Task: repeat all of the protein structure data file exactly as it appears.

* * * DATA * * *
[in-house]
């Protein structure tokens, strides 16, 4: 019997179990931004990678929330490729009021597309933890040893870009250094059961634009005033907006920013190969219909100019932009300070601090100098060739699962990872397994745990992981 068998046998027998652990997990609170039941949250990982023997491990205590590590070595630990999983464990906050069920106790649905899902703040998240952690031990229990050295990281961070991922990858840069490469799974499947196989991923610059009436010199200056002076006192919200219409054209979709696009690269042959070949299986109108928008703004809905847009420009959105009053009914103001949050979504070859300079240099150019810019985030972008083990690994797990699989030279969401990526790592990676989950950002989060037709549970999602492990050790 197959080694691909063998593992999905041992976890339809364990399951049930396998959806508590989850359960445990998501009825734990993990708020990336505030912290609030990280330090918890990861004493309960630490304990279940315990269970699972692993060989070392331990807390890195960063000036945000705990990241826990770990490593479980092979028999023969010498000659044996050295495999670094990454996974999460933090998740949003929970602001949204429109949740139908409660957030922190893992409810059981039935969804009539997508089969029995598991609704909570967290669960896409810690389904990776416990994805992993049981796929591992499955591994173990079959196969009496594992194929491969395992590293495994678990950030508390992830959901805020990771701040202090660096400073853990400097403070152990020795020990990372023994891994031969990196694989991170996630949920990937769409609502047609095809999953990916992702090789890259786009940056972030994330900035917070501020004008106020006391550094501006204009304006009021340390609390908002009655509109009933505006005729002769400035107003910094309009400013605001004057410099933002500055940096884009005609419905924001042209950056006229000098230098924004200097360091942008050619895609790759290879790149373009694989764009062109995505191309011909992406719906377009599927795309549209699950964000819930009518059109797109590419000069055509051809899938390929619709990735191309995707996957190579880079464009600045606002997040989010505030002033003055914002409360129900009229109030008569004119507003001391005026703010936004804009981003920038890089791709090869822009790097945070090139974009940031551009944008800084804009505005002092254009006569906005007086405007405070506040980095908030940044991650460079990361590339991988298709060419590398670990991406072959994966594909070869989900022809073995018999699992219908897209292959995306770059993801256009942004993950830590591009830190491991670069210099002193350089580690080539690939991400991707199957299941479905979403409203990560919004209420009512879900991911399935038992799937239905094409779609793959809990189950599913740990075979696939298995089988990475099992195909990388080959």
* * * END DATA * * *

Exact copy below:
[in-house]
């Protein structure tokens, strides 16, 4: 019997179990931004990678929330490729009021597309933890040893870009250094059961634009005033907006920013190969219909100019932009300070601090100098060739699962990872397994745990992981 068998046998027998652990997990609170039941949250990982023997491990205590590590070595630990999983464990906050069920106790649905899902703040998240952690031990229990050295990281961070991922990858840069490469799974499947196989991923610059009436010199200056002076006192919200219409054209979709696009690269042959070949299986109108928008703004809905847009420009959105009053009914103001949050979504070859300079240099150019810019985030972008083990690994797990699989030279969401990526790592990676989950950002989060037709549970999602492990050790 197959080694691909063998593992999905041992976890339809364990399951049930396998959806508590989850359960445990998501009825734990993990708020990336505030912290609030990280330090918890990861004493309960630490304990279940315990269970699972692993060989070392331990807390890195960063000036945000705990990241826990770990490593479980092979028999023969010498000659044996050295495999670094990454996974999460933090998740949003929970602001949204429109949740139908409660957030922190893992409810059981039935969804009539997508089969029995598991609704909570967290669960896409810690389904990776416990994805992993049981796929591992499955591994173990079959196969009496594992194929491969395992590293495994678990950030508390992830959901805020990771701040202090660096400073853990400097403070152990020795020990990372023994891994031969990196694989991170996630949920990937769409609502047609095809999953990916992702090789890259786009940056972030994330900035917070501020004008106020006391550094501006204009304006009021340390609390908002009655509109009933505006005729002769400035107003910094309009400013605001004057410099933002500055940096884009005609419905924001042209950056006229000098230098924004200097360091942008050619895609790759290879790149373009694989764009062109995505191309011909992406719906377009599927795309549209699950964000819930009518059109797109590419000069055509051809899938390929619709990735191309995707996957190579880079464009600045606002997040989010505030002033003055914002409360129900009229109030008569004119507003001391005026703010936004804009981003920038890089791709090869822009790097945070090139974009940031551009944008800084804009505005002092254009006569906005007086405007405070506040980095908030940044991650460079990361590339991988298709060419590398670990991406072959994966594909070869989900022809073995018999699992219908897209292959995306770059993801256009942004993950830590591009830190491991670069210099002193350089580690080539690939991400991707199957299941479905979403409203990560919004209420009512879900991911399935038992799937239905094409779609793959809990189950599913740990075979696939298995089988990475099992195909990388080959």